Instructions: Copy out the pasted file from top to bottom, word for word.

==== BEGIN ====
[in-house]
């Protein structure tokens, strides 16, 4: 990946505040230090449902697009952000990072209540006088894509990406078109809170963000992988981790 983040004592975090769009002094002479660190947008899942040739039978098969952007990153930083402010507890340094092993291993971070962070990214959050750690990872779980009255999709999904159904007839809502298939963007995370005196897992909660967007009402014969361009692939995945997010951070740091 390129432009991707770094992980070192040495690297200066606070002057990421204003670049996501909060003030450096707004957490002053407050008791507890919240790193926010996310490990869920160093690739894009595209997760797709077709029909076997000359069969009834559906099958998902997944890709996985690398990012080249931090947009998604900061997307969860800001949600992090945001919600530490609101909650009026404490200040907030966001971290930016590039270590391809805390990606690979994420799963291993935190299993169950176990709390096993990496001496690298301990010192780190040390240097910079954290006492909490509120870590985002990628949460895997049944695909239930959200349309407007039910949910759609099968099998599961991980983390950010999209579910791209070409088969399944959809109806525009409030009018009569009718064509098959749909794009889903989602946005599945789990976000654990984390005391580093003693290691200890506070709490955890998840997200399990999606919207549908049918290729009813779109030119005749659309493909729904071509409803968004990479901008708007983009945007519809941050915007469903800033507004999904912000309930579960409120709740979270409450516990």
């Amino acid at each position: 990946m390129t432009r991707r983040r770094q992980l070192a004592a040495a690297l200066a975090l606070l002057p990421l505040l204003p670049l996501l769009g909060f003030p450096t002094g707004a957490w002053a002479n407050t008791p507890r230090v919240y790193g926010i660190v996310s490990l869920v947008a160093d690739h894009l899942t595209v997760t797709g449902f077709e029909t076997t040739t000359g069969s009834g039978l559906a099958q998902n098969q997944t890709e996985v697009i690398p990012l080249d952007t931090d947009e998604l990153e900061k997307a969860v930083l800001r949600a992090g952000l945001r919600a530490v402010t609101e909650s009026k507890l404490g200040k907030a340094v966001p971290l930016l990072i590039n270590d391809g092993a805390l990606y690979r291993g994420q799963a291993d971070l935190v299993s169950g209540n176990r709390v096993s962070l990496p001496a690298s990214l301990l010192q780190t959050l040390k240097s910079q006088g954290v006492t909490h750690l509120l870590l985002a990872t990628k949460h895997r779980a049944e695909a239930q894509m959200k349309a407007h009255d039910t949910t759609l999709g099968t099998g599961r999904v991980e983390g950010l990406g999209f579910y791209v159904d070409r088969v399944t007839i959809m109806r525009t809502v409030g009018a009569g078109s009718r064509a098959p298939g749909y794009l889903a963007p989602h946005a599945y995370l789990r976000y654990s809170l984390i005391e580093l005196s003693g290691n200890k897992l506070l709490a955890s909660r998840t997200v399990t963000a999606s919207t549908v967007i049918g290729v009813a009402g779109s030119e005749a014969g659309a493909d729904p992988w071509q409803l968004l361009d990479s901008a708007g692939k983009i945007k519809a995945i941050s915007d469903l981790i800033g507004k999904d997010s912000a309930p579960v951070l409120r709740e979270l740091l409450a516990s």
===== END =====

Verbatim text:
[in-house]
């Protein structure tokens, strides 16, 4: 990946505040230090449902697009952000990072209540006088894509990406078109809170963000992988981790 983040004592975090769009002094002479660190947008899942040739039978098969952007990153930083402010507890340094092993291993971070962070990214959050750690990872779980009255999709999904159904007839809502298939963007995370005196897992909660967007009402014969361009692939995945997010951070740091 390129432009991707770094992980070192040495690297200066606070002057990421204003670049996501909060003030450096707004957490002053407050008791507890919240790193926010996310490990869920160093690739894009595209997760797709077709029909076997000359069969009834559906099958998902997944890709996985690398990012080249931090947009998604900061997307969860800001949600992090945001919600530490609101909650009026404490200040907030966001971290930016590039270590391809805390990606690979994420799963291993935190299993169950176990709390096993990496001496690298301990010192780190040390240097910079954290006492909490509120870590985002990628949460895997049944695909239930959200349309407007039910949910759609099968099998599961991980983390950010999209579910791209070409088969399944959809109806525009409030009018009569009718064509098959749909794009889903989602946005599945789990976000654990984390005391580093003693290691200890506070709490955890998840997200399990999606919207549908049918290729009813779109030119005749659309493909729904071509409803968004990479901008708007983009945007519809941050915007469903800033507004999904912000309930579960409120709740979270409450516990």
């Amino acid at each position: 990946m390129t432009r991707r983040r770094q992980l070192a004592a040495a690297l200066a975090l606070l002057p990421l505040l204003p670049l996501l769009g909060f003030p450096t002094g707004a957490w002053a002479n407050t008791p507890r230090v919240y790193g926010i660190v996310s490990l869920v947008a160093d690739h894009l899942t595209v997760t797709g449902f077709e029909t076997t040739t000359g069969s009834g039978l559906a099958q998902n098969q997944t890709e996985v697009i690398p990012l080249d952007t931090d947009e998604l990153e900061k997307a969860v930083l800001r949600a992090g952000l945001r919600a530490v402010t609101e909650s009026k507890l404490g200040k907030a340094v966001p971290l930016l990072i590039n270590d391809g092993a805390l990606y690979r291993g994420q799963a291993d971070l935190v299993s169950g209540n176990r709390v096993s962070l990496p001496a690298s990214l301990l010192q780190t959050l040390k240097s910079q006088g954290v006492t909490h750690l509120l870590l985002a990872t990628k949460h895997r779980a049944e695909a239930q894509m959200k349309a407007h009255d039910t949910t759609l999709g099968t099998g599961r999904v991980e983390g950010l990406g999209f579910y791209v159904d070409r088969v399944t007839i959809m109806r525009t809502v409030g009018a009569g078109s009718r064509a098959p298939g749909y794009l889903a963007p989602h946005a599945y995370l789990r976000y654990s809170l984390i005391e580093l005196s003693g290691n200890k897992l506070l709490a955890s909660r998840t997200v399990t963000a999606s919207t549908v967007i049918g290729v009813a009402g779109s030119e005749a014969g659309a493909d729904p992988w071509q409803l968004l361009d990479s901008a708007g692939k983009i945007k519809a995945i941050s915007d469903l981790i800033g507004k999904d997010s912000a309930p579960v951070l409120r709740e979270l740091l409450a516990s």